Does Everybody (or Anyone) Look Like You at Your Company?

When I was in college at the University of Alabama in the mid-1990s, many of the sororities had a certain look—so much so that some said they could guess just by looking at a young woman the sorority she belonged to. One, for instance, had almost all blond, blue-eyed members, who favored wearing pearls with nearly everything.

In the corporate world, despite the push toward diversity, there probably are companies that are similar. Most of these companies probably don’t have predominantly blond, blue-eyed, pearl-wearing women, but there could be a certain look and background common to most of their employees. In some cases, that certain look simply means male, and in others, it could mean male or female but Caucasian. Or it could mean male or female and any race, but from an upper- or upper-middle-income background and Ivy League university.

I saw a sadly funny/ironic article recently in the publication, Quartz, that highlighted the issue of diversity in the workplace, and what not to do, “How to Maintain a Predominantly White Workplace.” The piece, by Leniece Flowers Brissett, outlines steps to take that lead you away from diversity, and she presents it as if a company, in fact, did not want to diversify. It was intended to be ironic, but I kept thinking that there are executives who will take it at face value—as a guide to maintaining the kind of company they want. Despite the research showing the benefits of a diverse workforce, some companies are hesitant to give it a try. That partly may be due to prejudice, and partly to what they perceive as the challenges of a diverse workforce—getting people of disparate backgrounds to bond and come together as a team. There also may be a misguided fear that what a company thinks of as its homogenous, conservative customer base will not want to interact with a company staffed by people who don’t look and talk like they do.

Flowers Brissett notes that companies often apply a rigorous, metrics-based approach to monitoring and improving every corporate initiative except diversity. The push for a diverse workplace can be presented as a feel-good initiative, rather than one that is tied to a company’s likelihood of long-term success and profitability. For that reason (or plain prejudice and a desire to maintain the status quo), the same metrics that are applied to other facets of corporate improvement are not used to measure whether the company is making real progress toward becoming more diverse.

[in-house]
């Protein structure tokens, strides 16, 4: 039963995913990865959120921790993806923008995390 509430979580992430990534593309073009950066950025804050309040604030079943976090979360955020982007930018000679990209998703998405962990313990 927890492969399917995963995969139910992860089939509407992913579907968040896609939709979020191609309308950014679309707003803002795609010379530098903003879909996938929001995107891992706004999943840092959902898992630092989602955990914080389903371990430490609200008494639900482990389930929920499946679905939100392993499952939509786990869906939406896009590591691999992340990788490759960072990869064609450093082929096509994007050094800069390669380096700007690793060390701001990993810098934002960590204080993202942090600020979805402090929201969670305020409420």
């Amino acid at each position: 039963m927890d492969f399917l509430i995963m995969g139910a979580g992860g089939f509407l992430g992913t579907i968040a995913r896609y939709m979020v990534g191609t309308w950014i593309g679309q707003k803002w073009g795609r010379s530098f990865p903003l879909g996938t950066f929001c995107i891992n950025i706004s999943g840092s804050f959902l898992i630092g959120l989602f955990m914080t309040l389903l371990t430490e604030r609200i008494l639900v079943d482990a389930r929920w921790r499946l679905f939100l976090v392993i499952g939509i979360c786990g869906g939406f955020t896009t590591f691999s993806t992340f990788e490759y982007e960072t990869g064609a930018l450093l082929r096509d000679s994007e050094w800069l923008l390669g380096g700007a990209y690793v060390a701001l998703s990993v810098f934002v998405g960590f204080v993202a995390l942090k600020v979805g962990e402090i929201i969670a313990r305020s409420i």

Another point Flowers Brissett brings up, which is used to push against the effort to create a diverse workforce, is the meritocracy argument. This is a red herring, as those in favor of a diverse workforce don’t argue that unqualified people should be hired; just that those with as high qualifications as anyone else, but from a background that differs from the majority of the company’s employees, be given equal consideration. In some cases, if all else is equal—both applicants are equally qualified—a background that differs from the majority of the company’s other employees could be seen as an asset. But only if all else is equal. That seems like a worthwhile approach to me, as a person from a different background often brings a perspective that can help better market the company and better sell its products and services to customers.

Once you have people of diverse backgrounds, and ethnicity on your payroll, the next step is to be open to their contributions. Flowers Brissett notes the “great” job you will do to maintain a homogenous workforce if you are less tolerant of the contributions of your minority employees than you are of others. She points out the tendency to describe minority employees as “aggressive” or “hostile” in performance reviews. It could be a case of projection, I thought to myself, with a manager projecting his or her own feelings of aggression and hostility onto the minority employee, who was only doing his or her job. It also could be that the minority employee was expressing a viewpoint and ideas the manager has never before experienced, and thus is afraid of.

What is the Learning professional’s role in creating a diverse workforce? What are some exciting, quantitatively proven methods for building a workforce that looks more like our changing population?

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